Ardmore Toyota’s ‘Technology Geniuses’ help minimize the wait while they maximize the wow

by Dan Miller
Sept/Oct 2014
Ardmore Toyota’s ‘Technology Geniuses’ help minimize the wait while they maximize the wow

Red-dy to Roll

Ardmore Toyota’s tech geniuses—(left to right) Manny Woodard, Peter Phillips and Damon Taylor—wear bright red shirts so customers can easily spot them. Assistant General Manager Kim Gallia (far left) came up with the plan for a stand-alone delivery department.

Hands-on Help

Using an iPad in the vehicle, Manny Woodard assists a customer with her Entune registration—which can be a source of confusion for new Toyota owners.

Kim Gallia isn’t a magician. She makes her living as the assistant general manager at Ardmore Toyota in suburban Philadelphia. But early last year, she came up with a way to decrease the sales transaction time while increasing the time customers spend getting acquainted with their vehicles’ high-tech features.

And that’s no small trick.

“We sell a lot of cars, about 350 new and used per month, on a dealership that sits on just an acre and a half,” says Gallia. “We have to keep it moving. But, at the same time, we don’t want our customers to feel like they’re being rushed. We can’t afford to shortchange the delivery.”

Basically, she and her team needed to communicate more, but take less time doing it.

A New Delivery Department

How did they pull it off? By creating a stand-alone delivery department and staffing it with “technology geniuses.” These specialists guide customers through the final stage of the sales process, freeing up their sales colleagues to return to the showroom floor and assist other customers. The key, says Gallia, is staffing these positions with people who have not only a deep knowledge of Toyota’s latest in-vehicle technologies but also outgoing, customer-friendly personalities.

Manny Woodard fits that description. After two years as a lot attendant shuttling vehicles, he became well acquainted with features such as Bluetooth connectivity and Toyota’s Entune App Suite. So when management offered him a position in the delivery department, he was ready to make the leap.

“I’m pretty tech savvy,” says Woodard. “But I also really like helping people. When I worked the lot, I didn’t have any interaction with customers.”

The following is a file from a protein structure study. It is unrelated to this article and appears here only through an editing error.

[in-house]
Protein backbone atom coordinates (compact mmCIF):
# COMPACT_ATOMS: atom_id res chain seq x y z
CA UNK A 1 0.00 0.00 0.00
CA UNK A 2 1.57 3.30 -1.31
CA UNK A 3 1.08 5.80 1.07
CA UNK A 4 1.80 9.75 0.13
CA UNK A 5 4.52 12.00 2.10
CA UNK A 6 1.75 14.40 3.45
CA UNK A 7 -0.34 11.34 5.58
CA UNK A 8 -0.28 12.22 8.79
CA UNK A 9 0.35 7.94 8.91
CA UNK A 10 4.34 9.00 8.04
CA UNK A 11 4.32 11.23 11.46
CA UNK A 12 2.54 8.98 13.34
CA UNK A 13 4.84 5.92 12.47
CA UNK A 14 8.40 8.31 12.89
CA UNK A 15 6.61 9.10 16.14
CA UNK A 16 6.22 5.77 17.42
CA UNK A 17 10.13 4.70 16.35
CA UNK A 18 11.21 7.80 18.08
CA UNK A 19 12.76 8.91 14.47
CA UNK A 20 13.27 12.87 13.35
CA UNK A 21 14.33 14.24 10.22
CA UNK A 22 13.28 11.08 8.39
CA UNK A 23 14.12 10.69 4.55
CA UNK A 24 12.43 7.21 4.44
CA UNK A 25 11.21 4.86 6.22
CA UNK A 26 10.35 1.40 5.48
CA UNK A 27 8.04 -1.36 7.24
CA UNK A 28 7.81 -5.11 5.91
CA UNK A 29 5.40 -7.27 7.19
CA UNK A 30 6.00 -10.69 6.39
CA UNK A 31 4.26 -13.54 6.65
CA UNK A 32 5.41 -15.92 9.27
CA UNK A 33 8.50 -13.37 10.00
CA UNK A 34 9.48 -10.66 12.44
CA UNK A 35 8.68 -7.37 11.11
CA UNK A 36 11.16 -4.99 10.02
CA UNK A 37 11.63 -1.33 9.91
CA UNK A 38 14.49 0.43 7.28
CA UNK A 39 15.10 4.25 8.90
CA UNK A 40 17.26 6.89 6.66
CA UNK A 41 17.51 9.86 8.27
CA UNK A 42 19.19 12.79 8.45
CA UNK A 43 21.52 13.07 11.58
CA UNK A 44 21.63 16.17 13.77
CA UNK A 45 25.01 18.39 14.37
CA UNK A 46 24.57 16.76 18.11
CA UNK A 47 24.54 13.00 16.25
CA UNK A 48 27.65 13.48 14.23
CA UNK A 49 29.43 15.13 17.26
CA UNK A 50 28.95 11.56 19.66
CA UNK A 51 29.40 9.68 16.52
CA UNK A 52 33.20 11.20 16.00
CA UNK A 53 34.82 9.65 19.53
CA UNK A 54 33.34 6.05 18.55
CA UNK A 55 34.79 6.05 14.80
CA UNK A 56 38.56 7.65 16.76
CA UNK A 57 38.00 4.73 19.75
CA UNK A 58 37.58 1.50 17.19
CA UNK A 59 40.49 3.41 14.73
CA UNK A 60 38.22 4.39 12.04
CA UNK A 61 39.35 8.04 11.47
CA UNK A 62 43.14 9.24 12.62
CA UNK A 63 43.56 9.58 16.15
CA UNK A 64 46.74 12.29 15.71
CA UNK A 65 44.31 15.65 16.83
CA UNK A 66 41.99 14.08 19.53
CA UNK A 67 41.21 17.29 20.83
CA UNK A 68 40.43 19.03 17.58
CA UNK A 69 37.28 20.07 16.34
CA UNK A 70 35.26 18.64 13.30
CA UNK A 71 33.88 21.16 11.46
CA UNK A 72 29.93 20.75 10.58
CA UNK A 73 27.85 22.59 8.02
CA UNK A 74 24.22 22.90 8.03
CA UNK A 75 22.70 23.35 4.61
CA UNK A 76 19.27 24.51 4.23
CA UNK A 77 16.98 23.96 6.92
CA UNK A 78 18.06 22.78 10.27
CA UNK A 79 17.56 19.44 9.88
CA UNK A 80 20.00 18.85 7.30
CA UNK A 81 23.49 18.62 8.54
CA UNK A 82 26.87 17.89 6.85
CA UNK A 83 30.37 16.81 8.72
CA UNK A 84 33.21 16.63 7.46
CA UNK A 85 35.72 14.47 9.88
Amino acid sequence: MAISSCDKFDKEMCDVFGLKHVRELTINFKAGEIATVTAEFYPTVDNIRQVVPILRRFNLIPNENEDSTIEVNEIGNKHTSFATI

Your Guy’ for Tech Questions

Now, Woodard says, customer interaction is front and center. It starts with the geniuses’ bright red shirts (think Best Buy’s “Geek Squad”) so customers can easily spot them. It centers on a delivery process tailored to the customer’s needs and wants, including the use of iPads to register Entune users.

Typically, this takes place after the customer has completed all of the paperwork. But if, say, it’s a busy Saturday and the F&I department is backlogged, the geniuses will jump start the delivery—eliminating the downtime that too often frustrates customers. And the support continues down the road with follow-up phone calls, email and social media conversations with customers who want more help.

“We want to get people off to a good start with their vehicles. But we are also here to keep them going,” says Woodard. “Customers contact me all the time. It could be the same day they drive off the lot. Or it could be six months later.”

“We will help customers with the technology, whether they bought their Toyotas here or not,” says General Manager Bob Coppock. “We assure them there are no stupid questions. The geniuses’ job is to provide answers and make the customer feel comfortable with their car. We let them know: ‘This is your guy.’

“But the geniuses don’t replace our salespeople, who still do a great job of following up after the sale,” adds Coppock. “So our customers become comfortable with more than one person at the store. From a business standpoint, that’s what you want.”

Everyone Wins, Especially the Customer

It’s still early, but Ardmore Toyota’s delivery department seems to be working. The dealership is consistently at or near the top in its district based on Toyota’s internal customer satisfaction survey. And the store’s torrid sales pace, if anything, is even hotter.

“Did we create new jobs? Yes,” says Gallia. “But that added expense doesn’t hurt our bottom line. Just the opposite. When you add it all up, the geniuses have had a positive effect on our business. They’re allowing our salespeople to get back on the floor and do what they do best: sell cars. And our customers are more excited about their vehicles. Everyone wins, especially the customer.”

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